Abstract: The application of stated preference methods rests on the assumption that respondents act rationally and that their demand for the non-market good on the hypothetical market is equal to what their real demand would be. Previous studies have shown that this is not the case and this gap is known as hypothetical bias. The present paper attempts to frame the description of the hypothetical market so as to induce more “true market behaviour” in the respondents by including a short Cheap Talk script. The script informs respondents that in similar studies using stated preference methods, people have a tendency to overestimate how much they are willing to pay compared to their actual (true) willingness to pay. Applying a two-split sample approach to a Choice Experiment study focusing on preferences for reducing visual disamenities from offshore wind farms, the Cheap Talk script is found to be a preference mover, but does not affect preferences significantly. Significant effects are found when relating the effect of the Cheap Talk script to the cost levels of the alternatives, in that female respondents are found to choose higher cost alternatives less frequently when presented with the Cheap Talk script, while male respondents are not affected.
    Keywords: Cheap Talk, Stated Preferences, Choice Experiment, Hypothetical Bias, Gender
    JEL: C10 C51 C90
    Date: 2010–09
  8. By: Loukas Dalafoutas; Martin G. Kocher; Louis Putterman; Matthias Sutter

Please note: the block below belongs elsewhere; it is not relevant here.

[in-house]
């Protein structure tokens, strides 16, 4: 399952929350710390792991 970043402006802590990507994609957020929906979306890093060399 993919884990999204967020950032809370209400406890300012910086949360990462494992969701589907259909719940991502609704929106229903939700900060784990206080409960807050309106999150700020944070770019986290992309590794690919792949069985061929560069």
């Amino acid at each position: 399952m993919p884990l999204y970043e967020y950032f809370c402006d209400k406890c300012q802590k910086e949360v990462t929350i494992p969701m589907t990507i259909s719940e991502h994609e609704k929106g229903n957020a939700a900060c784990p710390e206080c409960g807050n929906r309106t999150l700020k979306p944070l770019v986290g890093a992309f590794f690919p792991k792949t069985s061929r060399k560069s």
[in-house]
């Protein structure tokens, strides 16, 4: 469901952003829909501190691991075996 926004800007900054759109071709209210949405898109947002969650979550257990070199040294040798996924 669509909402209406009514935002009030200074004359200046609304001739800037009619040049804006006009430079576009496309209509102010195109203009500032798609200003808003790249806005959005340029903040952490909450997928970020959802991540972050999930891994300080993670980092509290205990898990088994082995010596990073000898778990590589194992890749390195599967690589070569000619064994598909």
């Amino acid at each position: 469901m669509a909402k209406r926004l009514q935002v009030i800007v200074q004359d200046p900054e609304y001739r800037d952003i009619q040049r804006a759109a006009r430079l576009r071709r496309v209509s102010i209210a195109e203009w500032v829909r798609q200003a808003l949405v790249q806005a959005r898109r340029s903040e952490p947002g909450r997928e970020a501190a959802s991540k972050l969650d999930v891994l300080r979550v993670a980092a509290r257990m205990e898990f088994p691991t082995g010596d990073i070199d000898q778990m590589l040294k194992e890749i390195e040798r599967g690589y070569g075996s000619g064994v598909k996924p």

Abstract: We devise a new experimental game by nesting a voluntary contributions mechanism in a broader spectrum of incentive schemes. With it, we study tensions between egalitarianism, equity concerns, self-interest, and the need for incentives. In a 2x2 design, subjects either vote on or exogenously encounter incentive settings while assigned unequal incomes that are either task-determined or random. We find subjects’ voting to be mainly self-interested but also influenced by egalitarian and equity concerns, which sometimes cut in opposite directions. Contributions, which seem mainly determined by boundedly rational responses to incentives, are influenced by egalitarian, equity and strategic considerations.
    Keywords: equality; efficiency; voluntary contribution mechanism; incentives; experiment
    Date: 2010
  9. By: Muller, L.; Ruffieux, B.
    Abstract: The paper considers the external validity of the growing set of literature that uses laboratory auctions to reveal consumers' willingness to pay for consumer goods, when the concerned goods are sold in retailing shops through posted prices procedures. Here, the quality of the parallel between the field and the lab crucially depends on whether being informed of the actual field price influences a consumer's willingness to pay for a good or not. We show that the elasticity of the WTP revision, according to the field price estimation error, is significant, positive and can be roughly approximate to one quarter of the error. We then discuss the normative implications of these results for future experiments aimed at eliciting private valuations through auctions.